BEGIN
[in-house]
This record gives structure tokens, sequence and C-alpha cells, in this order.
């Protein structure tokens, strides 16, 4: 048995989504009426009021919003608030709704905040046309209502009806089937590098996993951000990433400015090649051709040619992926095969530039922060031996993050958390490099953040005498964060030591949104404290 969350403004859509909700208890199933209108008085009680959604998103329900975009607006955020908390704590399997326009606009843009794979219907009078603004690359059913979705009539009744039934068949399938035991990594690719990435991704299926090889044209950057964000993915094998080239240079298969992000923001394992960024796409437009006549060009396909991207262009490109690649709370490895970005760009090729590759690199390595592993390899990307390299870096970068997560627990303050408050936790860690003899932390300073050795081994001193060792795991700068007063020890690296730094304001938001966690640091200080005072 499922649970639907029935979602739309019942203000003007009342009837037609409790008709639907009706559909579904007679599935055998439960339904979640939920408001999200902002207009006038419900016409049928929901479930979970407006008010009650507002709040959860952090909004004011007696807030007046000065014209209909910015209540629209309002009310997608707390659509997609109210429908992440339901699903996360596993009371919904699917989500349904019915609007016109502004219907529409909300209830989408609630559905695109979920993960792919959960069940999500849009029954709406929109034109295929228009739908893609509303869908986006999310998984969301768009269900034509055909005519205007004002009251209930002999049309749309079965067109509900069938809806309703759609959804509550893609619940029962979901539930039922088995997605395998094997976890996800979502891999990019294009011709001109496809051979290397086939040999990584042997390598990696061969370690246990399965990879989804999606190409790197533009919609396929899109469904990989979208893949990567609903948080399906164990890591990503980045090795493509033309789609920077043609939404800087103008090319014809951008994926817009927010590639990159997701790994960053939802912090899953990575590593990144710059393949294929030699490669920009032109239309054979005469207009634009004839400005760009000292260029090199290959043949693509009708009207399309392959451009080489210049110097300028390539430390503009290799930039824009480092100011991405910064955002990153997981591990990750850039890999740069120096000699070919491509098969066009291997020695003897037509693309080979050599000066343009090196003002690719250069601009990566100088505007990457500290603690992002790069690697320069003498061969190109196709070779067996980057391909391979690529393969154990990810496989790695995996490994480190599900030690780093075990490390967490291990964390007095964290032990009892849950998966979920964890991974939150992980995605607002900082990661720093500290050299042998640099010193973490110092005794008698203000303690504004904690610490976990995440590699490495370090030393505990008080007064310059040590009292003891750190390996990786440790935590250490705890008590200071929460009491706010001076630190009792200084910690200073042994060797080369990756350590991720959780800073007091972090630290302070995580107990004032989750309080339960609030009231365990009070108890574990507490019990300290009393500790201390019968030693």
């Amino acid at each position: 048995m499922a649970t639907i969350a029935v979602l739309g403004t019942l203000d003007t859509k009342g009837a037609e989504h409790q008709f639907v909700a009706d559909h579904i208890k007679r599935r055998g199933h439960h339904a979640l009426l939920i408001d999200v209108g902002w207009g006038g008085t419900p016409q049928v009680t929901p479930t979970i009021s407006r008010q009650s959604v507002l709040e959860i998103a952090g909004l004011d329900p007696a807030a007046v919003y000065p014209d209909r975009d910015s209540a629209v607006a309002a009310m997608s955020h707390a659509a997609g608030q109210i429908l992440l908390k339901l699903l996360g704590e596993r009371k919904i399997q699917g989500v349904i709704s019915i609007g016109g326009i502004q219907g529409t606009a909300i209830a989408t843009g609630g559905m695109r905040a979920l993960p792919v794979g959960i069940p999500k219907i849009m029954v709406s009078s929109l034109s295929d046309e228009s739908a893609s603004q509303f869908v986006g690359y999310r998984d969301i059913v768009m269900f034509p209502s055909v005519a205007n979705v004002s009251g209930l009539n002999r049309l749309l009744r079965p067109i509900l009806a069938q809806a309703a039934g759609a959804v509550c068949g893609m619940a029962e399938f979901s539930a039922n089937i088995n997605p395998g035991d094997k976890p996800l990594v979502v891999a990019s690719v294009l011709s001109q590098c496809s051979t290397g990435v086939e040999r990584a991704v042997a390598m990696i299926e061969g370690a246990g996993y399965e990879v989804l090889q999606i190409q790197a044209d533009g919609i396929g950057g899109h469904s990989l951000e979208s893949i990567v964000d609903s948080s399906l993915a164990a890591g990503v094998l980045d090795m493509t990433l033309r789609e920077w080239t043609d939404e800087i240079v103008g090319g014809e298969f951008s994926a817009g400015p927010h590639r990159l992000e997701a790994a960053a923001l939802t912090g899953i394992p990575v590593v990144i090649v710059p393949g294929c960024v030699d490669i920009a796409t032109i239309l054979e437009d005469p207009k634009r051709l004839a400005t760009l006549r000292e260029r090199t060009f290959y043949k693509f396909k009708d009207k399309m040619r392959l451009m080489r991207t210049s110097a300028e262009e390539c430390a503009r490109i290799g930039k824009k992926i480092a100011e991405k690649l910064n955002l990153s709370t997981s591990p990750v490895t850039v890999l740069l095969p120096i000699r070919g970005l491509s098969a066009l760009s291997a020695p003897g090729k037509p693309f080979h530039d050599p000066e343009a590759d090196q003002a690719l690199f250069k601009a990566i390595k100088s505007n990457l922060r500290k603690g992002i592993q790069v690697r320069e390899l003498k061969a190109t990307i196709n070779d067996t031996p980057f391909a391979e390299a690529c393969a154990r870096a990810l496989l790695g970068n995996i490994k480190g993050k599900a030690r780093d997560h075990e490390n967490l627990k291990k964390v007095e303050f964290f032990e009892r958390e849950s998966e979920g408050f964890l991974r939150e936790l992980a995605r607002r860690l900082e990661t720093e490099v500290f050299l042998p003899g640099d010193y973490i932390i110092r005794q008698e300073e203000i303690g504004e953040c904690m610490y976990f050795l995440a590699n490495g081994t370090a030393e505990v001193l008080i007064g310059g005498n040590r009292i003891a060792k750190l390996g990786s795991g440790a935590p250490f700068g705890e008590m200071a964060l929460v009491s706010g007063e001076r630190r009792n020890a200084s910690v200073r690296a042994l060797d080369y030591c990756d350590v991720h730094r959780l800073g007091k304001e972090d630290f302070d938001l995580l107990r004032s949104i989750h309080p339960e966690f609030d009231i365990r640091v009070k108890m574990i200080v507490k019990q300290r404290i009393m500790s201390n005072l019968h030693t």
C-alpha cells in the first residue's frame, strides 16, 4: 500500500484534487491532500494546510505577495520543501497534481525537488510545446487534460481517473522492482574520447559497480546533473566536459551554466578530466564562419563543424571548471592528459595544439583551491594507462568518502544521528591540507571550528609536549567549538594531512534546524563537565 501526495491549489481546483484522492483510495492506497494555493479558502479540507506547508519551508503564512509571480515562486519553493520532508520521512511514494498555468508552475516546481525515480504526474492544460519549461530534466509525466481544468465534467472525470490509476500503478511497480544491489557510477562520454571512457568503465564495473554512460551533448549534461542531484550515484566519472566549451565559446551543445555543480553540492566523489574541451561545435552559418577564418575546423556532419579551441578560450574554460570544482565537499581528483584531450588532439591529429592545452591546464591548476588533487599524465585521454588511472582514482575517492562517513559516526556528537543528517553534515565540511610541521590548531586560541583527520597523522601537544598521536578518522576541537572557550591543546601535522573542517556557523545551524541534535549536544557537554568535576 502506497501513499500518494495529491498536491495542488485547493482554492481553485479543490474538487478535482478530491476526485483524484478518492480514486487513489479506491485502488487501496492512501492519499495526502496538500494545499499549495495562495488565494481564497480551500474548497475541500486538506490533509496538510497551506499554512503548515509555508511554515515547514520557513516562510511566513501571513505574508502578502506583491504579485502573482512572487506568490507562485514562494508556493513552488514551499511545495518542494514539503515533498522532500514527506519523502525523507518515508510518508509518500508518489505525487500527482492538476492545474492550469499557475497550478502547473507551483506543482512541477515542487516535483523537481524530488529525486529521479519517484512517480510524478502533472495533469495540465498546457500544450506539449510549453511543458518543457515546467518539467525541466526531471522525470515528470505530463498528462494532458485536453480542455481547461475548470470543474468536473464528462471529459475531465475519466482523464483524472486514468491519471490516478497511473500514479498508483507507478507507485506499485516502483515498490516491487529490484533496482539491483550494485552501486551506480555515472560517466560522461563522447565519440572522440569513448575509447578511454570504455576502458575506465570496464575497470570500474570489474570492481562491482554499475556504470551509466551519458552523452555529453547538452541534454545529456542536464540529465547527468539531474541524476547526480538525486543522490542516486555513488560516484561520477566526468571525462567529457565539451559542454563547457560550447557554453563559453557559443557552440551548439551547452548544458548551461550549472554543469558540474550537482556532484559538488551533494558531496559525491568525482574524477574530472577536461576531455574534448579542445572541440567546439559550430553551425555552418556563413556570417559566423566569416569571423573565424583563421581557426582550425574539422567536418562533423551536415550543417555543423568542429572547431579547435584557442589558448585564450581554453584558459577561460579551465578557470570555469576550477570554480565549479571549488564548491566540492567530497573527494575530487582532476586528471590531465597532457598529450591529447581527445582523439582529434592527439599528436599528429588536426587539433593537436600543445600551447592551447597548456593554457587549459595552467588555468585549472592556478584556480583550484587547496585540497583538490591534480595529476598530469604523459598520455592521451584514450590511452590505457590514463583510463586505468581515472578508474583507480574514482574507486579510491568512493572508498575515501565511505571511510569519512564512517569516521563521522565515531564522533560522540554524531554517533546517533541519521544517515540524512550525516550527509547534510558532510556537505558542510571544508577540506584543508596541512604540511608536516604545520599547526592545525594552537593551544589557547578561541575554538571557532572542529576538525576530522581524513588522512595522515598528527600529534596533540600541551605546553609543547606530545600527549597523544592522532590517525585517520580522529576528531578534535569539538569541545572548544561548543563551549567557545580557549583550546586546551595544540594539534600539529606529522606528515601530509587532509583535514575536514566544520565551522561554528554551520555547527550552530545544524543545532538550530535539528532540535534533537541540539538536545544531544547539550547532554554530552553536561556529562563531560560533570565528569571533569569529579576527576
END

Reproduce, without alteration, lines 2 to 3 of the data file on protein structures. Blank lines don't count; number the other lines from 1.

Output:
This record gives structure tokens, sequence and C-alpha cells, in this order.
């Protein structure tokens, strides 16, 4: 048995989504009426009021919003608030709704905040046309209502009806089937590098996993951000990433400015090649051709040619992926095969530039922060031996993050958390490099953040005498964060030591949104404290 969350403004859509909700208890199933209108008085009680959604998103329900975009607006955020908390704590399997326009606009843009794979219907009078603004690359059913979705009539009744039934068949399938035991990594690719990435991704299926090889044209950057964000993915094998080239240079298969992000923001394992960024796409437009006549060009396909991207262009490109690649709370490895970005760009090729590759690199390595592993390899990307390299870096970068997560627990303050408050936790860690003899932390300073050795081994001193060792795991700068007063020890690296730094304001938001966690640091200080005072 499922649970639907029935979602739309019942203000003007009342009837037609409790008709639907009706559909579904007679599935055998439960339904979640939920408001999200902002207009006038419900016409049928929901479930979970407006008010009650507002709040959860952090909004004011007696807030007046000065014209209909910015209540629209309002009310997608707390659509997609109210429908992440339901699903996360596993009371919904699917989500349904019915609007016109502004219907529409909300209830989408609630559905695109979920993960792919959960069940999500849009029954709406929109034109295929228009739908893609509303869908986006999310998984969301768009269900034509055909005519205007004002009251209930002999049309749309079965067109509900069938809806309703759609959804509550893609619940029962979901539930039922088995997605395998094997976890996800979502891999990019294009011709001109496809051979290397086939040999990584042997390598990696061969370690246990399965990879989804999606190409790197533009919609396929899109469904990989979208893949990567609903948080399906164990890591990503980045090795493509033309789609920077043609939404800087103008090319014809951008994926817009927010590639990159997701790994960053939802912090899953990575590593990144710059393949294929030699490669920009032109239309054979005469207009634009004839400005760009000292260029090199290959043949693509009708009207399309392959451009080489210049110097300028390539430390503009290799930039824009480092100011991405910064955002990153997981591990990750850039890999740069120096000699070919491509098969066009291997020695003897037509693309080979050599000066343009090196003002690719250069601009990566100088505007990457500290603690992002790069690697320069003498061969190109196709070779067996980057391909391979690529393969154990990810496989790695995996490994480190599900030690780093075990490390967490291990964390007095964290032990009892849950998966979920964890991974939150992980995605607002900082990661720093500290050299042998640099010193973490110092005794008698203000303690504004904690610490976990995440590699490495370090030393505990008080007064310059040590009292003891750190390996990786440790935590250490705890008590200071929460009491706010001076630190009792200084910690200073042994060797080369990756350590991720959780800073007091972090630290302070995580107990004032989750309080339960609030009231365990009070108890574990507490019990300290009393500790201390019968030693």